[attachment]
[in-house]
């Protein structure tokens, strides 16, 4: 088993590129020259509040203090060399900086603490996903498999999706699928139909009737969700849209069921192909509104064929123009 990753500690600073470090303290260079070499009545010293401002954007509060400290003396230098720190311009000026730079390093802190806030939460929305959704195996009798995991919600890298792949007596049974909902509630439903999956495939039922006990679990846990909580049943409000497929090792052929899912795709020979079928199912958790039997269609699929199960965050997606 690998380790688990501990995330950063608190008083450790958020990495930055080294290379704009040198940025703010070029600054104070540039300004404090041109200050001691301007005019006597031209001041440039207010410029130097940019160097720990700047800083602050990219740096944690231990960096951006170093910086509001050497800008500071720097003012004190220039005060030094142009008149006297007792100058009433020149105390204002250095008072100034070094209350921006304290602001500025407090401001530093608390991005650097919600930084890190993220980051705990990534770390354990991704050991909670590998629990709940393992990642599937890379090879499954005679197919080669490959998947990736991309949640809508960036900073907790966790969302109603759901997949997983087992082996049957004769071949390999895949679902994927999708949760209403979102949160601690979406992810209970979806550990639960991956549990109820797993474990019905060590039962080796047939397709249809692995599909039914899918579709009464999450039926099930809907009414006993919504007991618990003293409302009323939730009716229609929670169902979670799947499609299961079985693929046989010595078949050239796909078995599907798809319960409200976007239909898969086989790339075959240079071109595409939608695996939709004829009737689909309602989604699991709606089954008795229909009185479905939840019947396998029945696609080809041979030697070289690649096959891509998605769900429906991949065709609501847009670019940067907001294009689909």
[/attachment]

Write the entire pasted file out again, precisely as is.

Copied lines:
[in-house]
């Protein structure tokens, strides 16, 4: 088993590129020259509040203090060399900086603490996903498999999706699928139909009737969700849209069921192909509104064929123009 990753500690600073470090303290260079070499009545010293401002954007509060400290003396230098720190311009000026730079390093802190806030939460929305959704195996009798995991919600890298792949007596049974909902509630439903999956495939039922006990679990846990909580049943409000497929090792052929899912795709020979079928199912958790039997269609699929199960965050997606 690998380790688990501990995330950063608190008083450790958020990495930055080294290379704009040198940025703010070029600054104070540039300004404090041109200050001691301007005019006597031209001041440039207010410029130097940019160097720990700047800083602050990219740096944690231990960096951006170093910086509001050497800008500071720097003012004190220039005060030094142009008149006297007792100058009433020149105390204002250095008072100034070094209350921006304290602001500025407090401001530093608390991005650097919600930084890190993220980051705990990534770390354990991704050991909670590998629990709940393992990642599937890379090879499954005679197919080669490959998947990736991309949640809508960036900073907790966790969302109603759901997949997983087992082996049957004769071949390999895949679902994927999708949760209403979102949160601690979406992810209970979806550990639960991956549990109820797993474990019905060590039962080796047939397709249809692995599909039914899918579709009464999450039926099930809907009414006993919504007991618990003293409302009323939730009716229609929670169902979670799947499609299961079985693929046989010595078949050239796909078995599907798809319960409200976007239909898969086989790339075959240079071109595409939608695996939709004829009737689909309602989604699991709606089954008795229909009185479905939840019947396998029945696609080809041979030697070289690649096959891509998605769900429906991949065709609501847009670019940067907001294009689909």